Course availability

The University and College Union (UCU) have issued a report Course cuts: How choice has declined in higher education. The UCU press release give the headline figure as:

The number of full-time undergraduate courses on offer at UK universities has fallen by more than a quarter (27%) since 2006… Despite an increase in student numbers.

The press release gives as a key finding that “Single subject STEM courses down 15% and arts and humanities down 14%”.  (Given that, it is a little strange to see Times Higher Education putting the emphasis solely on arts and humanities courses.)

The focus from UCU is on choice, with general secretary Sally Hunt quoted saying:

This report shows that, while government rhetoric is all about students as consumers, the curriculum has actually narrowed significantly.
If we want to compete globally, we simply cannot have areas of the country where students do not have access to a broad range of courses.

This focus on geographical differences puts me in mind of the Steele report, “Keeping HE Maths where it Counts” (2007), which took an interest in the regional availability of courses with a broad range of entry requirements and had a finding about “mathematical deserts”, areas where students tended to stay local for university where mathematics is not available as an option.

Key findings aside, I was struck by the per subject data for course availability. I am not as aware of cross-subject comparisons as I should be. I am used to hearing a complaint that the professional and learned bodies in mathematics (IMA & LMS) only have about 7 thousand members, compared to forty or fifty thousand each for IOP and RSC, despite mathematics graduating nearly as many students per year as physics and chemistry combined (and what this says about how mathematics undergraduates view themselves as part of a wider mathematical community). This gives me the idea that mathematics is a widely available subject compared to others. This, it seems, may be a fallacy.

The table below is a reduced version of this table, which I compiled from data given in the Course cuts report. The totals refer to degree course provision in the UK. I have taken the liberty of combining a few lines from the original report. There were some subdivided disciplines with relatively few courses. I may, in my ignorance, be committing a sin as terrible as combining biology and computer science as the same, but I have combined three courses on history, two on law, three modern languages and two classics into single lines. These combinations are indicated in the table. I hope these are reasonable.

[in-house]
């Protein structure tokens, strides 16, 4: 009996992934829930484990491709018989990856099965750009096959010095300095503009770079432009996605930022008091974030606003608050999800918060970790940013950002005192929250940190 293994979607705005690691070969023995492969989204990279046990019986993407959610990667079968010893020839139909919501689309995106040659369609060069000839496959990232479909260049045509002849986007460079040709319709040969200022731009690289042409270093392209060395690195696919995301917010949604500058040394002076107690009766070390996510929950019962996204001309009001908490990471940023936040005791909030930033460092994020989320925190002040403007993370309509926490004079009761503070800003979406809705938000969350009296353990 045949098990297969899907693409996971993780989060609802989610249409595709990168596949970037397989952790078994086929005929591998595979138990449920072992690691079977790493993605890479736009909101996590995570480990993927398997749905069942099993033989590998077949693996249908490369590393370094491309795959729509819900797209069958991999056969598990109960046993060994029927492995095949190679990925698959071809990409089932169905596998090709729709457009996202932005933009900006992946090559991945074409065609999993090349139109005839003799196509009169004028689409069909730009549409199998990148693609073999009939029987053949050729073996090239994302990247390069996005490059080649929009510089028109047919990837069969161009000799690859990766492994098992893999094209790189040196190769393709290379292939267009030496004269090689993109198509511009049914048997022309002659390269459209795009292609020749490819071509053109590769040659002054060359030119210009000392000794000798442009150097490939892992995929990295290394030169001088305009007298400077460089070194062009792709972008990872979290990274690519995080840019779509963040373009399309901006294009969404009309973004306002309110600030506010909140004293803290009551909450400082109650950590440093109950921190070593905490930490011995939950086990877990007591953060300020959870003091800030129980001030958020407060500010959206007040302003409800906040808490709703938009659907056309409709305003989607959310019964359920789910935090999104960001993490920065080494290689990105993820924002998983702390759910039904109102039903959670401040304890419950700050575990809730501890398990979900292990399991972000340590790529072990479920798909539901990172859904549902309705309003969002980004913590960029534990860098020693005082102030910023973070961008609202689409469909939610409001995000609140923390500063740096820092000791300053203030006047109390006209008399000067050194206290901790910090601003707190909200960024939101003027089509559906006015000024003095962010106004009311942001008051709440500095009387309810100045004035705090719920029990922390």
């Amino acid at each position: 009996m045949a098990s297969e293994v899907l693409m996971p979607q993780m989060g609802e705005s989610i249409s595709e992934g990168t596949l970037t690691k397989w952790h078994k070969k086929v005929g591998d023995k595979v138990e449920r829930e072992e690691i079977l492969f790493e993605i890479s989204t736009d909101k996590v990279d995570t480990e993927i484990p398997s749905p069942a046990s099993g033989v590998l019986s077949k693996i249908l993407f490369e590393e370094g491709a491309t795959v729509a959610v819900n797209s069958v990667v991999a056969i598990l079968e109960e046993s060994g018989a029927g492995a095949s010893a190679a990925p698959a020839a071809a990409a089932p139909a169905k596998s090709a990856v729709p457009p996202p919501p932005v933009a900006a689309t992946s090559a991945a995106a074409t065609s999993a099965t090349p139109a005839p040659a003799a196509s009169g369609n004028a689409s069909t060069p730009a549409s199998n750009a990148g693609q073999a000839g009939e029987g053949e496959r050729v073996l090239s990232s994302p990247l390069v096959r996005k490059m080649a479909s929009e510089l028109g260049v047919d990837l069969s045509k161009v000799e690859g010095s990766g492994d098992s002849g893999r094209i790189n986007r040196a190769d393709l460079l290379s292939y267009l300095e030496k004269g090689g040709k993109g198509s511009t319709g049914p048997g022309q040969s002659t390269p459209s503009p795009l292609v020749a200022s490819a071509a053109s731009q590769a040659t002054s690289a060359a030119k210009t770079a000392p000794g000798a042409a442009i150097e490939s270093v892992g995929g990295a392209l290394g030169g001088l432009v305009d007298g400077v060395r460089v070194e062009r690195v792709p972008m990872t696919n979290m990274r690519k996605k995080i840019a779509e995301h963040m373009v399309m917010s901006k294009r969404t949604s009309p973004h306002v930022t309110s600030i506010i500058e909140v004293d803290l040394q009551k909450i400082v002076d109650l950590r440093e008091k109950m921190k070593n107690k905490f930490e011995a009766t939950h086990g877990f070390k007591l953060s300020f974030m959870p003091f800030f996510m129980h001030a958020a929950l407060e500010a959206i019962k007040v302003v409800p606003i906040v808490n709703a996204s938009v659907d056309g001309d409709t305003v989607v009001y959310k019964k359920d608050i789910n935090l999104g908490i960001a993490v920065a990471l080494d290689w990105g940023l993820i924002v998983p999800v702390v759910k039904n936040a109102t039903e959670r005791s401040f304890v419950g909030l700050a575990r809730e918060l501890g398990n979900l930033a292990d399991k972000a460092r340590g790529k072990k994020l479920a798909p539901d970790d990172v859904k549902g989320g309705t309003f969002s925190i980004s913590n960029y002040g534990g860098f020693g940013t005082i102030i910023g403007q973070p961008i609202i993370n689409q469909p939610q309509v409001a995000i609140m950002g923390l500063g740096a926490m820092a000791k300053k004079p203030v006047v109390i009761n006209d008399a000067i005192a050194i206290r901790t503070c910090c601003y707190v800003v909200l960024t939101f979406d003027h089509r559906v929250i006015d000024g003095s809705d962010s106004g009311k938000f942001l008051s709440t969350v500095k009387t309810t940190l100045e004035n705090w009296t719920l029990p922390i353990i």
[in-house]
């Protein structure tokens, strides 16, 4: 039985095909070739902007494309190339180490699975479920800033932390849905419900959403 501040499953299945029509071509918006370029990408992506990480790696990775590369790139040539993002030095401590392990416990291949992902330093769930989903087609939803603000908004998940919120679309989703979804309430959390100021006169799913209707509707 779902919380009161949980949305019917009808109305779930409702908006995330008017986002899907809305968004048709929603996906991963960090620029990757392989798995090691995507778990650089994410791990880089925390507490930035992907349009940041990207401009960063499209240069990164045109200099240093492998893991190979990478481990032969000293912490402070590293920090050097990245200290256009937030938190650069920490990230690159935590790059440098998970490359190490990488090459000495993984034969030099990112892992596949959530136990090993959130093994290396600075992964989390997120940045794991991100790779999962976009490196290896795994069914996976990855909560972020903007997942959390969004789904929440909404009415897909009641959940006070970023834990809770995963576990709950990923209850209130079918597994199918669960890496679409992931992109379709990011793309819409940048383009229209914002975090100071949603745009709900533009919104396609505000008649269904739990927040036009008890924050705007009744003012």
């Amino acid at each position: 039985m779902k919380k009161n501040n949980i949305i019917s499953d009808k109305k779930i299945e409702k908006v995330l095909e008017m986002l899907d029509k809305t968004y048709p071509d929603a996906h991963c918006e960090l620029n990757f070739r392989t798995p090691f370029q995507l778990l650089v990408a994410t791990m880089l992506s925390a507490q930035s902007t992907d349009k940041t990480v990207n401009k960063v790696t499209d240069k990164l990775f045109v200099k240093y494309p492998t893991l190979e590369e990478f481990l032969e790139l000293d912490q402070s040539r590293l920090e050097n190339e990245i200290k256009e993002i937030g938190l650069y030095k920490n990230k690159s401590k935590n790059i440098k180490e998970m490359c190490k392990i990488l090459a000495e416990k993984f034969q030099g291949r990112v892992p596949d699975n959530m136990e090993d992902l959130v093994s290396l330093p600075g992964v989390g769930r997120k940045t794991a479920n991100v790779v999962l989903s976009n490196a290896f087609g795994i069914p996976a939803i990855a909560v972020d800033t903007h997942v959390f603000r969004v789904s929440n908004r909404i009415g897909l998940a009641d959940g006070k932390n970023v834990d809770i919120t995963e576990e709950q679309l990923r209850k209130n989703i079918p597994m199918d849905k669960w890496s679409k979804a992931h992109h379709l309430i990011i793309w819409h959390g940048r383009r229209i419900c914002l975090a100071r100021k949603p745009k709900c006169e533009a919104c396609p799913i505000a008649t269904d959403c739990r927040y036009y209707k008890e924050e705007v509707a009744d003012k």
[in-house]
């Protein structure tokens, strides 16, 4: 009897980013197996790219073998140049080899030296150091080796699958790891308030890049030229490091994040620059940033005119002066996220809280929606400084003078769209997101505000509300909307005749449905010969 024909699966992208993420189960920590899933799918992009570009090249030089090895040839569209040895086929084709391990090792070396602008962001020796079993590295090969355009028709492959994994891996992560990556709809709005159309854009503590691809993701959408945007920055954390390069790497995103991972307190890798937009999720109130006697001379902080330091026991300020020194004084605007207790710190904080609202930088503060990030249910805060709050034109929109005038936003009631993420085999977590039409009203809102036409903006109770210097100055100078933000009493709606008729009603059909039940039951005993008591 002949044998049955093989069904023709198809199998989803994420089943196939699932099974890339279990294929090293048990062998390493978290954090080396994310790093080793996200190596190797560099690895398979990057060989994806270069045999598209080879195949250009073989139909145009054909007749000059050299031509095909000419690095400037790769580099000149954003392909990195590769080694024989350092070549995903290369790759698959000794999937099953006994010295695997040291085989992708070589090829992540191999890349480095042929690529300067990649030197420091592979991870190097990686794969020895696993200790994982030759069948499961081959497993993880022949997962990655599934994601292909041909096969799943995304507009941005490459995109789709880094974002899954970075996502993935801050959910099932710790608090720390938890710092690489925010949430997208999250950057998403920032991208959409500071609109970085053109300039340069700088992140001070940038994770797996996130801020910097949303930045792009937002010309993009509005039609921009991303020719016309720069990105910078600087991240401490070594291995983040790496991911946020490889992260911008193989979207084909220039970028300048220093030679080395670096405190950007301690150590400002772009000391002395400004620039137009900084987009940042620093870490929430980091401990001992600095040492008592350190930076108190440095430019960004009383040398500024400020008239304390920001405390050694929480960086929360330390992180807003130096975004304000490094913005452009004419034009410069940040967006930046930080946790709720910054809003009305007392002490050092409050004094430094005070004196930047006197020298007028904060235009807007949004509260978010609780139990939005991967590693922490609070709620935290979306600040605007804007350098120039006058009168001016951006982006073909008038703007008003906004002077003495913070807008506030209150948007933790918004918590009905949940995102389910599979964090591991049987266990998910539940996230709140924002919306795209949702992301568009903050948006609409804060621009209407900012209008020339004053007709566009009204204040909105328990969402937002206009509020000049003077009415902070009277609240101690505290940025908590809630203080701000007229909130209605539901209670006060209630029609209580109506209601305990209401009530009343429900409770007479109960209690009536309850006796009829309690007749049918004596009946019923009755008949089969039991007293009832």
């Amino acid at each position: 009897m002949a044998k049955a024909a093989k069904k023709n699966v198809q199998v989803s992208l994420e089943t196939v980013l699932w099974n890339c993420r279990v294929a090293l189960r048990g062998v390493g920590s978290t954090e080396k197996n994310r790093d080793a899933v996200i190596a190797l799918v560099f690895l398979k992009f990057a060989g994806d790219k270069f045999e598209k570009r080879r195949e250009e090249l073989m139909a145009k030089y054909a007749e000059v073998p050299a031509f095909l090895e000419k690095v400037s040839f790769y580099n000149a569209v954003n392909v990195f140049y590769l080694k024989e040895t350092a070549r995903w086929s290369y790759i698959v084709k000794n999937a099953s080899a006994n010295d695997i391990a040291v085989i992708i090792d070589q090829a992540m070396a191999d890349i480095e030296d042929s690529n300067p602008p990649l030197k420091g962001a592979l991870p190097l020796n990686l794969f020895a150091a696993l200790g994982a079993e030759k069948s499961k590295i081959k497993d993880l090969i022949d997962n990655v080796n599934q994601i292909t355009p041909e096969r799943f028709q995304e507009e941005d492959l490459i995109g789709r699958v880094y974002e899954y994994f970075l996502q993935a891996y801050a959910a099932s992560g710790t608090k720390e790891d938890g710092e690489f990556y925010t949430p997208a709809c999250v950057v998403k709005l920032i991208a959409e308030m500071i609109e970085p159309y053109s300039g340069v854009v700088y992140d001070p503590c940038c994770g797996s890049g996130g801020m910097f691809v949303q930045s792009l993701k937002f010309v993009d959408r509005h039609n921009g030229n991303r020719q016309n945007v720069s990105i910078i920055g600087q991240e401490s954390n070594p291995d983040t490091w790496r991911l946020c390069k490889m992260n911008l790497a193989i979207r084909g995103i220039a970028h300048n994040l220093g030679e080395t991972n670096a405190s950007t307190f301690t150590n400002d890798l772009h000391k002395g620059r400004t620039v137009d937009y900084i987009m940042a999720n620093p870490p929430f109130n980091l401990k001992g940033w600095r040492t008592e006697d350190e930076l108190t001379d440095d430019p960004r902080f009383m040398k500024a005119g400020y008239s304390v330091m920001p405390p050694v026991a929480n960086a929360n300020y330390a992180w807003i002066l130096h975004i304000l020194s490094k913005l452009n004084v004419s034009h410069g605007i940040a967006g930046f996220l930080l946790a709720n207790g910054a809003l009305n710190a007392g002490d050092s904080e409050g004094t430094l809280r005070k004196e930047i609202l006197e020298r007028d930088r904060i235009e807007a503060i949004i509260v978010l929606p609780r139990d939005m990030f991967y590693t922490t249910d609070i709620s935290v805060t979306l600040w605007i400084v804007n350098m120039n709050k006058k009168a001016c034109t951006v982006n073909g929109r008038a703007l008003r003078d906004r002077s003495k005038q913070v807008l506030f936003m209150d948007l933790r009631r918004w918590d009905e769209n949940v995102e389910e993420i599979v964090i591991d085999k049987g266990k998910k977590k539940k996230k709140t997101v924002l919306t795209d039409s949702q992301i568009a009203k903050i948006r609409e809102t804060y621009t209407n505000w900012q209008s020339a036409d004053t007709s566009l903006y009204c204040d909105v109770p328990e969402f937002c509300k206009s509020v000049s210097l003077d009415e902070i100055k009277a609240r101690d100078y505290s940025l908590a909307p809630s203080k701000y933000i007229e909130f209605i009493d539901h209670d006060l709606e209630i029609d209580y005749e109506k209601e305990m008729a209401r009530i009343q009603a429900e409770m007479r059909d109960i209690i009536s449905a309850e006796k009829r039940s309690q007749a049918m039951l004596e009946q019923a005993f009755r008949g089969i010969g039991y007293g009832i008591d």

Subject 2012 total decline since 2006 decline as percentage of 2006 total Proportion of G100 Mathematics
I100 Computer Science 169 38 18.36% 2.49
N100 Business studies 151 11 6.79% 2.22
Q300 English studies 116 -4 -3.57% 1.71
Law: M100 Law by area & M200 Law by topic 145 6 3.97% 2.13
History: V100 History by period, V200 History by area & V300 History by topic 143 17 10.63% 2.1
L300 Sociology 92 14 13.21% 1.35
C100 Biology 88 11 11.11% 1.29
L200 Politics 79 2 2.47% 1.16
H200 Civil engineering 73 -2 -2.82% 1.07
L100 Economics 71 9 11.25% 1.04
G100 Mathematics 68 7 9.33% 1
F800 Physical geographical sciences 65 21 24.42% 0.96
F100 Chemistry 59 3 4.84% 0.87
L700 Human & social geography 50 13 20.63% 0.74
F300 Physics 47 -3 -6.82% 0.69
V500 Philosophy 45 3 6.25% 0.66
Modern languages: R100 French studies, R200 German studies & T100 Chinese studies 77 15 16.30% 1.13
Classics: Q600 Latin studies & Q700 Classical Greek studies 16 1 5.88% 0.24

In case you are interested, the numbers for the subjects the report claims the decline is most particularly in are:

For STEM: biology (down 11 to 88 courses, an 11% reduction of 2006 numbers), physical geographical sciences (down 21 to 65, a 24% reduction) and computer science (down 38 to 169, an 18% reduction);
For social sciences: human and social geography (down 13 to 50, a 21% reduction) and sociology (down 14 to 92, a 13% reduction);
For arts and humanities: French studies (down 10 to 26, a 21% reduction), German studies (down 6 to 21, a 17% reduction) and history by topic (down 13 to 34, a 27% reduction).

What I am most struck by is the number of courses still available for some subjects. Having thought mathematics was relatively available, based on a comparison with physics and chemistry,of the subjects included in the report I see only physical geographical sciences, chemistry, human and social geography, physics, philosophy and classics are less available. (I wondered about combining physical and human & social geography, which would take geography above mathematics, but decided against it because the report classified one as STEM and the other as Social sciences.)

There are more degree courses available to study in each of computer science, business, law, history, English, sociology, biology, politics, modern languages, civil engineering and economics than in mathematics.

Perhaps this isn’t unreasonable. Of course, there is always going to be variation and the availability will be demand-led, but when I see that an applicant wanting to study computer science, business, law or history has more than twice as many options as those wishing to study mathematics, and that mathematics is the twelfth most available subject out of eighteen in both 2012 and 2006, I can’t help feeling a little sad for my discipline. (Of course, the picture is even worse for other subjects; those I have listed as twice as available as mathematics have more than three times the number of physics courses available.)


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